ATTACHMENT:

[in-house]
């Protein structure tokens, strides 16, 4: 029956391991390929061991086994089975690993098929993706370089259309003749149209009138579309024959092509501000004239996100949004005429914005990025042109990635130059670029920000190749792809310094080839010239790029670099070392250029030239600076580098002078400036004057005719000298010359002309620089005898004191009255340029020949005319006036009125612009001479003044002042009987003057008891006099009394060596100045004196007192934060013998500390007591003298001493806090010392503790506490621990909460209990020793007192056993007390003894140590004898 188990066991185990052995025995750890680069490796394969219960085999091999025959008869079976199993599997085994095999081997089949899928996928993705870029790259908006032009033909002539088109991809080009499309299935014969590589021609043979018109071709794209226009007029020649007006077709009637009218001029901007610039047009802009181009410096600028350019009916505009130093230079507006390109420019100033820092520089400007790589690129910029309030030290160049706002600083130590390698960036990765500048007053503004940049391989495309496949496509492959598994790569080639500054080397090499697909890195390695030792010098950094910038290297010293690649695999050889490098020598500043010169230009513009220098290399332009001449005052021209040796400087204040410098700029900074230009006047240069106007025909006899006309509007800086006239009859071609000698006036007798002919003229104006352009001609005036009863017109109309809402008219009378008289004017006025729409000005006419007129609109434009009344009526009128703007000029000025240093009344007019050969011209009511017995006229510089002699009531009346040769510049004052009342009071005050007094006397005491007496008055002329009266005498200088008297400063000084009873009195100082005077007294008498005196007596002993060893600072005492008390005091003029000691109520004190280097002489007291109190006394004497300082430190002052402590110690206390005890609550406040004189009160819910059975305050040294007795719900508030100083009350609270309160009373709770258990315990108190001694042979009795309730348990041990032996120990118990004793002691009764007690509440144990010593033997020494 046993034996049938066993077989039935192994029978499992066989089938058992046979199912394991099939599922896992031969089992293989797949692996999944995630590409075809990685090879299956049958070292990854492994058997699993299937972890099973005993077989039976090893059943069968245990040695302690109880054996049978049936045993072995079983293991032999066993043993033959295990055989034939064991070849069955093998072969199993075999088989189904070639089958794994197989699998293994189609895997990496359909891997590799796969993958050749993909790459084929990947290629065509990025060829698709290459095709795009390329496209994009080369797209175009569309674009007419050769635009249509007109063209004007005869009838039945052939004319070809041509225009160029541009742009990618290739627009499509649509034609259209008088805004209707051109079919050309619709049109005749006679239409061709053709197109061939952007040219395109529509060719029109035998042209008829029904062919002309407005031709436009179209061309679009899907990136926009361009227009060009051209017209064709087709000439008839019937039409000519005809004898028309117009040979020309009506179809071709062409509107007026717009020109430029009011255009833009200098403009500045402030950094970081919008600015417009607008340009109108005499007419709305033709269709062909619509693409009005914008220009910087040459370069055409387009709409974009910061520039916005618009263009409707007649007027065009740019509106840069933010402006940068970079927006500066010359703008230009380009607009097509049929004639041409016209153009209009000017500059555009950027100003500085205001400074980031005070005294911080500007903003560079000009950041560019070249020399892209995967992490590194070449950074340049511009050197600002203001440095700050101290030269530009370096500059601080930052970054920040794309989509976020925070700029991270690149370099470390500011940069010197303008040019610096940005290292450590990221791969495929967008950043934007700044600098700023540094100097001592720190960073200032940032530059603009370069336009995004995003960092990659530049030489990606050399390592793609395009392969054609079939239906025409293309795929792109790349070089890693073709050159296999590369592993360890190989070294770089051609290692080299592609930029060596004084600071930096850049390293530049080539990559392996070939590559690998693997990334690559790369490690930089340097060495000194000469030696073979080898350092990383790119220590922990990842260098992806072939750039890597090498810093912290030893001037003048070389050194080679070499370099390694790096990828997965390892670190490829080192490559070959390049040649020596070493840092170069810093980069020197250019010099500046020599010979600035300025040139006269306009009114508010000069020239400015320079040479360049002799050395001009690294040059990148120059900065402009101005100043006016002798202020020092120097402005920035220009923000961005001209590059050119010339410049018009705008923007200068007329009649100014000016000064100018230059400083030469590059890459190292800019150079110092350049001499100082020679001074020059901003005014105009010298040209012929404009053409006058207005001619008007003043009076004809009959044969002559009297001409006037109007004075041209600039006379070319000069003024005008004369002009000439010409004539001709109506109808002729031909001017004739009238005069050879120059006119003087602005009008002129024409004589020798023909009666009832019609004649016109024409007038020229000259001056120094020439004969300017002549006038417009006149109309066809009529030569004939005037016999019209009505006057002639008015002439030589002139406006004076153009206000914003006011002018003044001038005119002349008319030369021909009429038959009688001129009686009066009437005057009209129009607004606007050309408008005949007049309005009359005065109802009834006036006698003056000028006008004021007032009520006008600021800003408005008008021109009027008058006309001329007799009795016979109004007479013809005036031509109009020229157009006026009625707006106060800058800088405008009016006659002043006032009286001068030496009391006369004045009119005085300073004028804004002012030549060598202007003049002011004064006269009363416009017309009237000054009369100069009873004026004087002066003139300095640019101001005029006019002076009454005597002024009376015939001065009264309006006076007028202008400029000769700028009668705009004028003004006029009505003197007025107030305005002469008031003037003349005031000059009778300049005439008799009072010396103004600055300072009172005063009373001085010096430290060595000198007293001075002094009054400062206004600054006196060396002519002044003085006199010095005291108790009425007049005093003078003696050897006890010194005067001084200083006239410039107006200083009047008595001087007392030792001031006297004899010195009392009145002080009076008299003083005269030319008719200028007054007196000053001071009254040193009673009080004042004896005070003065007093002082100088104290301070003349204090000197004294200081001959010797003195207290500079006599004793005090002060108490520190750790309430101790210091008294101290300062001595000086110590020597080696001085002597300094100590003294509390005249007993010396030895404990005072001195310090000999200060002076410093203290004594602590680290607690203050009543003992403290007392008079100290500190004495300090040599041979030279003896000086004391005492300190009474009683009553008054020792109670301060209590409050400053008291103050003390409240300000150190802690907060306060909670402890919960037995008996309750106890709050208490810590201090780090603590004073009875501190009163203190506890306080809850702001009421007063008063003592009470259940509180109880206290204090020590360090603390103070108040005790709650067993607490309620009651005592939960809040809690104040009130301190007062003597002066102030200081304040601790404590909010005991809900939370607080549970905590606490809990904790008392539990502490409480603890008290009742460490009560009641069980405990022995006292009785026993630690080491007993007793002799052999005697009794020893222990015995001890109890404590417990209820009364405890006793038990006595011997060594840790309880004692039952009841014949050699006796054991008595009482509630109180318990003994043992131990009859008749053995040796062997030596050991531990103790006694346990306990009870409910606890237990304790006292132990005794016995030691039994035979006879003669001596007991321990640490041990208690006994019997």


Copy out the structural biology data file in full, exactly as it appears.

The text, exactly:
[in-house]
């Protein structure tokens, strides 16, 4: 029956391991390929061991086994089975690993098929993706370089259309003749149209009138579309024959092509501000004239996100949004005429914005990025042109990635130059670029920000190749792809310094080839010239790029670099070392250029030239600076580098002078400036004057005719000298010359002309620089005898004191009255340029020949005319006036009125612009001479003044002042009987003057008891006099009394060596100045004196007192934060013998500390007591003298001493806090010392503790506490621990909460209990020793007192056993007390003894140590004898 188990066991185990052995025995750890680069490796394969219960085999091999025959008869079976199993599997085994095999081997089949899928996928993705870029790259908006032009033909002539088109991809080009499309299935014969590589021609043979018109071709794209226009007029020649007006077709009637009218001029901007610039047009802009181009410096600028350019009916505009130093230079507006390109420019100033820092520089400007790589690129910029309030030290160049706002600083130590390698960036990765500048007053503004940049391989495309496949496509492959598994790569080639500054080397090499697909890195390695030792010098950094910038290297010293690649695999050889490098020598500043010169230009513009220098290399332009001449005052021209040796400087204040410098700029900074230009006047240069106007025909006899006309509007800086006239009859071609000698006036007798002919003229104006352009001609005036009863017109109309809402008219009378008289004017006025729409000005006419007129609109434009009344009526009128703007000029000025240093009344007019050969011209009511017995006229510089002699009531009346040769510049004052009342009071005050007094006397005491007496008055002329009266005498200088008297400063000084009873009195100082005077007294008498005196007596002993060893600072005492008390005091003029000691109520004190280097002489007291109190006394004497300082430190002052402590110690206390005890609550406040004189009160819910059975305050040294007795719900508030100083009350609270309160009373709770258990315990108190001694042979009795309730348990041990032996120990118990004793002691009764007690509440144990010593033997020494 046993034996049938066993077989039935192994029978499992066989089938058992046979199912394991099939599922896992031969089992293989797949692996999944995630590409075809990685090879299956049958070292990854492994058997699993299937972890099973005993077989039976090893059943069968245990040695302690109880054996049978049936045993072995079983293991032999066993043993033959295990055989034939064991070849069955093998072969199993075999088989189904070639089958794994197989699998293994189609895997990496359909891997590799796969993958050749993909790459084929990947290629065509990025060829698709290459095709795009390329496209994009080369797209175009569309674009007419050769635009249509007109063209004007005869009838039945052939004319070809041509225009160029541009742009990618290739627009499509649509034609259209008088805004209707051109079919050309619709049109005749006679239409061709053709197109061939952007040219395109529509060719029109035998042209008829029904062919002309407005031709436009179209061309679009899907990136926009361009227009060009051209017209064709087709000439008839019937039409000519005809004898028309117009040979020309009506179809071709062409509107007026717009020109430029009011255009833009200098403009500045402030950094970081919008600015417009607008340009109108005499007419709305033709269709062909619509693409009005914008220009910087040459370069055409387009709409974009910061520039916005618009263009409707007649007027065009740019509106840069933010402006940068970079927006500066010359703008230009380009607009097509049929004639041409016209153009209009000017500059555009950027100003500085205001400074980031005070005294911080500007903003560079000009950041560019070249020399892209995967992490590194070449950074340049511009050197600002203001440095700050101290030269530009370096500059601080930052970054920040794309989509976020925070700029991270690149370099470390500011940069010197303008040019610096940005290292450590990221791969495929967008950043934007700044600098700023540094100097001592720190960073200032940032530059603009370069336009995004995003960092990659530049030489990606050399390592793609395009392969054609079939239906025409293309795929792109790349070089890693073709050159296999590369592993360890190989070294770089051609290692080299592609930029060596004084600071930096850049390293530049080539990559392996070939590559690998693997990334690559790369490690930089340097060495000194000469030696073979080898350092990383790119220590922990990842260098992806072939750039890597090498810093912290030893001037003048070389050194080679070499370099390694790096990828997965390892670190490829080192490559070959390049040649020596070493840092170069810093980069020197250019010099500046020599010979600035300025040139006269306009009114508010000069020239400015320079040479360049002799050395001009690294040059990148120059900065402009101005100043006016002798202020020092120097402005920035220009923000961005001209590059050119010339410049018009705008923007200068007329009649100014000016000064100018230059400083030469590059890459190292800019150079110092350049001499100082020679001074020059901003005014105009010298040209012929404009053409006058207005001619008007003043009076004809009959044969002559009297001409006037109007004075041209600039006379070319000069003024005008004369002009000439010409004539001709109506109808002729031909001017004739009238005069050879120059006119003087602005009008002129024409004589020798023909009666009832019609004649016109024409007038020229000259001056120094020439004969300017002549006038417009006149109309066809009529030569004939005037016999019209009505006057002639008015002439030589002139406006004076153009206000914003006011002018003044001038005119002349008319030369021909009429038959009688001129009686009066009437005057009209129009607004606007050309408008005949007049309005009359005065109802009834006036006698003056000028006008004021007032009520006008600021800003408005008008021109009027008058006309001329007799009795016979109004007479013809005036031509109009020229157009006026009625707006106060800058800088405008009016006659002043006032009286001068030496009391006369004045009119005085300073004028804004002012030549060598202007003049002011004064006269009363416009017309009237000054009369100069009873004026004087002066003139300095640019101001005029006019002076009454005597002024009376015939001065009264309006006076007028202008400029000769700028009668705009004028003004006029009505003197007025107030305005002469008031003037003349005031000059009778300049005439008799009072010396103004600055300072009172005063009373001085010096430290060595000198007293001075002094009054400062206004600054006196060396002519002044003085006199010095005291108790009425007049005093003078003696050897006890010194005067001084200083006239410039107006200083009047008595001087007392030792001031006297004899010195009392009145002080009076008299003083005269030319008719200028007054007196000053001071009254040193009673009080004042004896005070003065007093002082100088104290301070003349204090000197004294200081001959010797003195207290500079006599004793005090002060108490520190750790309430101790210091008294101290300062001595000086110590020597080696001085002597300094100590003294509390005249007993010396030895404990005072001195310090000999200060002076410093203290004594602590680290607690203050009543003992403290007392008079100290500190004495300090040599041979030279003896000086004391005492300190009474009683009553008054020792109670301060209590409050400053008291103050003390409240300000150190802690907060306060909670402890919960037995008996309750106890709050208490810590201090780090603590004073009875501190009163203190506890306080809850702001009421007063008063003592009470259940509180109880206290204090020590360090603390103070108040005790709650067993607490309620009651005592939960809040809690104040009130301190007062003597002066102030200081304040601790404590909010005991809900939370607080549970905590606490809990904790008392539990502490409480603890008290009742460490009560009641069980405990022995006292009785026993630690080491007993007793002799052999005697009794020893222990015995001890109890404590417990209820009364405890006793038990006595011997060594840790309880004692039952009841014949050699006796054991008595009482509630109180318990003994043992131990009859008749053995040796062997030596050991531990103790006694346990306990009870409910606890237990304790006292132990005794016995030691039994035979006879003669001596007991321990640490041990208690006994019997």